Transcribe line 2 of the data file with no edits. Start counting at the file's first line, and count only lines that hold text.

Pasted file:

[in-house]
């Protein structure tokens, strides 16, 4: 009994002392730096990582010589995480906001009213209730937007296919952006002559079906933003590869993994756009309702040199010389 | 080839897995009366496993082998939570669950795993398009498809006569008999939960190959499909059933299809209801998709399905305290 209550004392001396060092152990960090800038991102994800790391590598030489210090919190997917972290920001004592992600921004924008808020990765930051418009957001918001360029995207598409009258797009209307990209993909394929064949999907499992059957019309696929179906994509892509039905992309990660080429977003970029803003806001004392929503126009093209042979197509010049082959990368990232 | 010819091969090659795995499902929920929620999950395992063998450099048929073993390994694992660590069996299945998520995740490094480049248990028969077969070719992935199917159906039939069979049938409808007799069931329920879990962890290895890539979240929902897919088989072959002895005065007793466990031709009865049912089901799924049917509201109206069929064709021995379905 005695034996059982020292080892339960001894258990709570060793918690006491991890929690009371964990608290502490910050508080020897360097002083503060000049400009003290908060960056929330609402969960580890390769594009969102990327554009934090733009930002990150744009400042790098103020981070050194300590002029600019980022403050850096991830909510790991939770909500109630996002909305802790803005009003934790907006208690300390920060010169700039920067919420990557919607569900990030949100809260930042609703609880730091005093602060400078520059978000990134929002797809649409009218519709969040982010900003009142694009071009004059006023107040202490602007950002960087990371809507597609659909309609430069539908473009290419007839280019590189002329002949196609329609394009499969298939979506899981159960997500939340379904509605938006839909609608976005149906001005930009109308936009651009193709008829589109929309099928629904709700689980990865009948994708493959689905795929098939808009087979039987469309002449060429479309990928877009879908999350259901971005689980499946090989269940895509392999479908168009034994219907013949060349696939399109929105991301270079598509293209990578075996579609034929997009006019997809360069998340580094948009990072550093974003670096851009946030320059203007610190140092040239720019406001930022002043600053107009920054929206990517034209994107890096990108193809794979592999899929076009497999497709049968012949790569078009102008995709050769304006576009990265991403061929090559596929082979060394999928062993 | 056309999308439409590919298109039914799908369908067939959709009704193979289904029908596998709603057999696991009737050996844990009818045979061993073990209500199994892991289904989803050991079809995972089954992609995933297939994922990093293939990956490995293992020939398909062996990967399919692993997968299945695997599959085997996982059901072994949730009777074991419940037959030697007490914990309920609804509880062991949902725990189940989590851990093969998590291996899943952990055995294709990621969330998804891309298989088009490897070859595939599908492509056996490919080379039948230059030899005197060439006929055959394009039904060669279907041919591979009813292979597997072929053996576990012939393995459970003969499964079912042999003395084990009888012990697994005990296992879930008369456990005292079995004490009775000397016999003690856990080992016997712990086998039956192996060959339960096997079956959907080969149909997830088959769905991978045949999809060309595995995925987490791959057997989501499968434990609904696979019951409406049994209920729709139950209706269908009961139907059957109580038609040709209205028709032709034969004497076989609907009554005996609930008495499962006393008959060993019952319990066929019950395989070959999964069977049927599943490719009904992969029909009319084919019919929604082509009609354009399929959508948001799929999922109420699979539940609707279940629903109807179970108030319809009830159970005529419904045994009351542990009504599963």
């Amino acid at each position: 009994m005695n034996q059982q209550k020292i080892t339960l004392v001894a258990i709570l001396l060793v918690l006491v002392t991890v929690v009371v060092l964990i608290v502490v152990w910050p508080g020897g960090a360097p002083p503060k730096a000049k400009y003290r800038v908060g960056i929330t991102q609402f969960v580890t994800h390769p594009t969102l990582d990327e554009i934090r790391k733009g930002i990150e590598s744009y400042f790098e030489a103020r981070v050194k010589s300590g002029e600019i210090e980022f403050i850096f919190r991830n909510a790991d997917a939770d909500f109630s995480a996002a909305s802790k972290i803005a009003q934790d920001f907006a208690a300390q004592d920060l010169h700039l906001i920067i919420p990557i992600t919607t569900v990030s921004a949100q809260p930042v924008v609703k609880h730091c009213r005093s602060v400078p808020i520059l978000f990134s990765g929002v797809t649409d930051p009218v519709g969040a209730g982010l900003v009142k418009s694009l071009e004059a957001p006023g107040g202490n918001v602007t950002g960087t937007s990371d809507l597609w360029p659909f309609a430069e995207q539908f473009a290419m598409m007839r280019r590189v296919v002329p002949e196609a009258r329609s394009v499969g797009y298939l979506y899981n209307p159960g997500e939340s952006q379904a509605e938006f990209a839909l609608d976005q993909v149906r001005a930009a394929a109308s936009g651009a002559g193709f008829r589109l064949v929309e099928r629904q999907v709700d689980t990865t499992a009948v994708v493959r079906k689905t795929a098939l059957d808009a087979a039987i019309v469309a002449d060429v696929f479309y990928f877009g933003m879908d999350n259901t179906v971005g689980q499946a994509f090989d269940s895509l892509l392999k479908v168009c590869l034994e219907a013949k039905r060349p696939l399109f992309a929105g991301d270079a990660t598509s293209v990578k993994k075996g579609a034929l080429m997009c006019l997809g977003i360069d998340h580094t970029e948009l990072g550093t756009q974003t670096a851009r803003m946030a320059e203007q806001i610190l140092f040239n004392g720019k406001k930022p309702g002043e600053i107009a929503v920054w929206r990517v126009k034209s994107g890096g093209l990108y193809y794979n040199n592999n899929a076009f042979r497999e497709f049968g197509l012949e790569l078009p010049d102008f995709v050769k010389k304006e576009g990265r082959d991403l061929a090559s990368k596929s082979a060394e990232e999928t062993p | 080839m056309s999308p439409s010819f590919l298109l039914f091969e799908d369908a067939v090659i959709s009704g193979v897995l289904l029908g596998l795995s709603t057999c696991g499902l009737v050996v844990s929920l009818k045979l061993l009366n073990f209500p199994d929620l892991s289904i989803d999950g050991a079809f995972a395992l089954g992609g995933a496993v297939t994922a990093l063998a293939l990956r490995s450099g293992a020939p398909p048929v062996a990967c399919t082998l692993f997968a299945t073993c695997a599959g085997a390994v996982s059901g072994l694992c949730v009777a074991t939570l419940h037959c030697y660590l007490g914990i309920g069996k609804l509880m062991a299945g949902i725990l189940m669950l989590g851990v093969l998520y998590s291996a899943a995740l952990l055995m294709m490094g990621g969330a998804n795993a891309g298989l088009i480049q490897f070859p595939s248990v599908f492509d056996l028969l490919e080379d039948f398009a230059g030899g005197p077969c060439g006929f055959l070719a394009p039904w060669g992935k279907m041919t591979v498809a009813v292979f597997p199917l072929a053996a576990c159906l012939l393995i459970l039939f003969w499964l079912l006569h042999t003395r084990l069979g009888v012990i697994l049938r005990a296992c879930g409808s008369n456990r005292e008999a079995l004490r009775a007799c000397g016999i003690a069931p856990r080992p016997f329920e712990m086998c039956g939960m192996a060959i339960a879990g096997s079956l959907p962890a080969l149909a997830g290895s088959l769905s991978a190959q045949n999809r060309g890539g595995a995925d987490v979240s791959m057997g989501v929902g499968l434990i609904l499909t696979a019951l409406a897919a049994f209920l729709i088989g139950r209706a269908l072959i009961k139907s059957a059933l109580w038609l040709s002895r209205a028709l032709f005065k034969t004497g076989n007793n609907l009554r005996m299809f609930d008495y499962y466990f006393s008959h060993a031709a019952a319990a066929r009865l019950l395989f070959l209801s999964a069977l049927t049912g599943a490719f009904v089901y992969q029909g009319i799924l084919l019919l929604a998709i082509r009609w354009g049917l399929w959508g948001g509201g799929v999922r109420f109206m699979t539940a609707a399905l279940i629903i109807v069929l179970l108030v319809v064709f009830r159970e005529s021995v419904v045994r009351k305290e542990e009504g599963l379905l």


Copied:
């Protein structure tokens, strides 16, 4: 009994002392730096990582010589995480906001009213209730937007296919952006002559079906933003590869993994756009309702040199010389 | 080839897995009366496993082998939570669950795993398009498809006569008999939960190959499909059933299809209801998709399905305290 209550004392001396060092152990960090800038991102994800790391590598030489210090919190997917972290920001004592992600921004924008808020990765930051418009957001918001360029995207598409009258797009209307990209993909394929064949999907499992059957019309696929179906994509892509039905992309990660080429977003970029803003806001004392929503126009093209042979197509010049082959990368990232 | 010819091969090659795995499902929920929620999950395992063998450099048929073993390994694992660590069996299945998520995740490094480049248990028969077969070719992935199917159906039939069979049938409808007799069931329920879990962890290895890539979240929902897919088989072959002895005065007793466990031709009865049912089901799924049917509201109206069929064709021995379905 005695034996059982020292080892339960001894258990709570060793918690006491991890929690009371964990608290502490910050508080020897360097002083503060000049400009003290908060960056929330609402969960580890390769594009969102990327554009934090733009930002990150744009400042790098103020981070050194300590002029600019980022403050850096991830909510790991939770909500109630996002909305802790803005009003934790907006208690300390920060010169700039920067919420990557919607569900990030949100809260930042609703609880730091005093602060400078520059978000990134929002797809649409009218519709969040982010900003009142694009071009004059006023107040202490602007950002960087990371809507597609659909309609430069539908473009290419007839280019590189002329002949196609329609394009499969298939979506899981159960997500939340379904509605938006839909609608976005149906001005930009109308936009651009193709008829589109929309099928629904709700689980990865009948994708493959689905795929098939808009087979039987469309002449060429479309990928877009879908999350259901971005689980499946090989269940895509392999479908168009034994219907013949060349696939399109929105991301270079598509293209990578075996579609034929997009006019997809360069998340580094948009990072550093974003670096851009946030320059203007610190140092040239720019406001930022002043600053107009920054929206990517034209994107890096990108193809794979592999899929076009497999497709049968012949790569078009102008995709050769304006576009990265991403061929090559596929082979060394999928062993 | 056309999308439409590919298109039914799908369908067939959709009704193979289904029908596998709603057999696991009737050996844990009818045979061993073990209500199994892991289904989803050991079809995972089954992609995933297939994922990093293939990956490995293992020939398909062996990967399919692993997968299945695997599959085997996982059901072994949730009777074991419940037959030697007490914990309920609804509880062991949902725990189940989590851990093969998590291996899943952990055995294709990621969330998804891309298989088009490897070859595939599908492509056996490919080379039948230059030899005197060439006929055959394009039904060669279907041919591979009813292979597997072929053996576990012939393995459970003969499964079912042999003395084990009888012990697994005990296992879930008369456990005292079995004490009775000397016999003690856990080992016997712990086998039956192996060959339960096997079956959907080969149909997830088959769905991978045949999809060309595995995925987490791959057997989501499968434990609904696979019951409406049994209920729709139950209706269908009961139907059957109580038609040709209205028709032709034969004497076989609907009554005996609930008495499962006393008959060993019952319990066929019950395989070959999964069977049927599943490719009904992969029909009319084919019919929604082509009609354009399929959508948001799929999922109420699979539940609707279940629903109807179970108030319809009830159970005529419904045994009351542990009504599963």